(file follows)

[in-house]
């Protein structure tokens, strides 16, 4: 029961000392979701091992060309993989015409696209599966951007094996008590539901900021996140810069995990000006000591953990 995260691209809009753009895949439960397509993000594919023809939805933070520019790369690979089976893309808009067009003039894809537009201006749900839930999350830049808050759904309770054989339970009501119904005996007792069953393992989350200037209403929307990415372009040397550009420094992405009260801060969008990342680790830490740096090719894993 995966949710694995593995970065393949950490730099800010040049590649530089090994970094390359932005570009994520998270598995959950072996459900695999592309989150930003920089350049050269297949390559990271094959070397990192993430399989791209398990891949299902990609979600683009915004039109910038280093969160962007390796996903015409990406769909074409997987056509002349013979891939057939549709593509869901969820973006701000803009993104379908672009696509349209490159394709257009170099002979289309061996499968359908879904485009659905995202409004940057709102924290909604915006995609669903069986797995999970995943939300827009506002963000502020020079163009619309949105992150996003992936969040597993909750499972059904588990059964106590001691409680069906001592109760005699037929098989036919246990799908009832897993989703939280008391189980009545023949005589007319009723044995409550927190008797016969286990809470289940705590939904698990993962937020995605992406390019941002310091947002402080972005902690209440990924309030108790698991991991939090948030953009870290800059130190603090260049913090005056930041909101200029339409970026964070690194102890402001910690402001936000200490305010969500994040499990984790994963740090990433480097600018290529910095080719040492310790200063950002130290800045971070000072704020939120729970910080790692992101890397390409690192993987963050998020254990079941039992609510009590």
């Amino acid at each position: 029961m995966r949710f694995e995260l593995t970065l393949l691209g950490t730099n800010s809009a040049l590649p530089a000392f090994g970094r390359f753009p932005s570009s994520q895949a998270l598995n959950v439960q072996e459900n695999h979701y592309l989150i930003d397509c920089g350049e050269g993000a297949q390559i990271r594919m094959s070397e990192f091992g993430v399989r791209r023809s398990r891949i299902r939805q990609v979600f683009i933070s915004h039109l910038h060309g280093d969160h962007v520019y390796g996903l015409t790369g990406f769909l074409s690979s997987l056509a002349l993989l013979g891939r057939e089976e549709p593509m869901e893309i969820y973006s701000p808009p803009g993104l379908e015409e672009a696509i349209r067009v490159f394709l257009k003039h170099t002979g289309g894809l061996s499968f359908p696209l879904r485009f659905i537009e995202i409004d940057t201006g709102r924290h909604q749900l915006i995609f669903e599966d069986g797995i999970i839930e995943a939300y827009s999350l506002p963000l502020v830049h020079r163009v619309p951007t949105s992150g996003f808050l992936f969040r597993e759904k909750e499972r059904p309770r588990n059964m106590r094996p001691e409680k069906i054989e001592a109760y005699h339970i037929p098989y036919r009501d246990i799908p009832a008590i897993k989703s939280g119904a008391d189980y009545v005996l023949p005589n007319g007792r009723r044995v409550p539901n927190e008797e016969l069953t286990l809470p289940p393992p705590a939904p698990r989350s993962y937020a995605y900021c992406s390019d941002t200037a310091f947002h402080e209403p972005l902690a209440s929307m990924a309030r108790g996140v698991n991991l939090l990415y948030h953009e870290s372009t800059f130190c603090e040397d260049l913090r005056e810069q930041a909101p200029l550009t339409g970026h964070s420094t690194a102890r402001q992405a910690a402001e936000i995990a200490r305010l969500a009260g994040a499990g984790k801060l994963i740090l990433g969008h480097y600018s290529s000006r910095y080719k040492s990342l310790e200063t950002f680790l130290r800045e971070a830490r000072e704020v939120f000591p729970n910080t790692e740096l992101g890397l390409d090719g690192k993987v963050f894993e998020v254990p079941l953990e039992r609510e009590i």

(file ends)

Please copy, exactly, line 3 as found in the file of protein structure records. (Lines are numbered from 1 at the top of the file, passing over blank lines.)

């Amino acid at each position: 029961m995966r949710f694995e995260l593995t970065l393949l691209g950490t730099n800010s809009a040049l590649p530089a000392f090994g970094r390359f753009p932005s570009s994520q895949a998270l598995n959950v439960q072996e459900n695999h979701y592309l989150i930003d397509c920089g350049e050269g993000a297949q390559i990271r594919m094959s070397e990192f091992g993430v399989r791209r023809s398990r891949i299902r939805q990609v979600f683009i933070s915004h039109l910038h060309g280093d969160h962007v520019y390796g996903l015409t790369g990406f769909l074409s690979s997987l056509a002349l993989l013979g891939r057939e089976e549709p593509m869901e893309i969820y973006s701000p808009p803009g993104l379908e015409e672009a696509i349209r067009v490159f394709l257009k003039h170099t002979g289309g894809l061996s499968f359908p696209l879904r485009f659905i537009e995202i409004d940057t201006g709102r924290h909604q749900l915006i995609f669903e599966d069986g797995i999970i839930e995943a939300y827009s999350l506002p963000l502020v830049h020079r163009v619309p951007t949105s992150g996003f808050l992936f969040r597993e759904k909750e499972r059904p309770r588990n059964m106590r094996p001691e409680k069906i054989e001592a109760y005699h339970i037929p098989y036919r009501d246990i799908p009832a008590i897993k989703s939280g119904a008391d189980y009545v005996l023949p005589n007319g007792r009723r044995v409550p539901n927190e008797e016969l069953t286990l809470p289940p393992p705590a939904p698990r989350s993962y937020a995605y900021c992406s390019d941002t200037a310091f947002h402080e209403p972005l902690a209440s929307m990924a309030r108790g996140v698991n991991l939090l990415y948030h953009e870290s372009t800059f130190c603090e040397d260049l913090r005056e810069q930041a909101p200029l550009t339409g970026h964070s420094t690194a102890r402001q992405a910690a402001e936000i995990a200490r305010l969500a009260g994040a499990g984790k801060l994963i740090l990433g969008h480097y600018s290529s000006r910095y080719k040492s990342l310790e200063t950002f680790l130290r800045e971070a830490r000072e704020v939120f000591p729970n910080t790692e740096l992101g890397l390409d090719g690192k993987v963050f894993e998020v254990p079941l953990e039992r609510e009590i």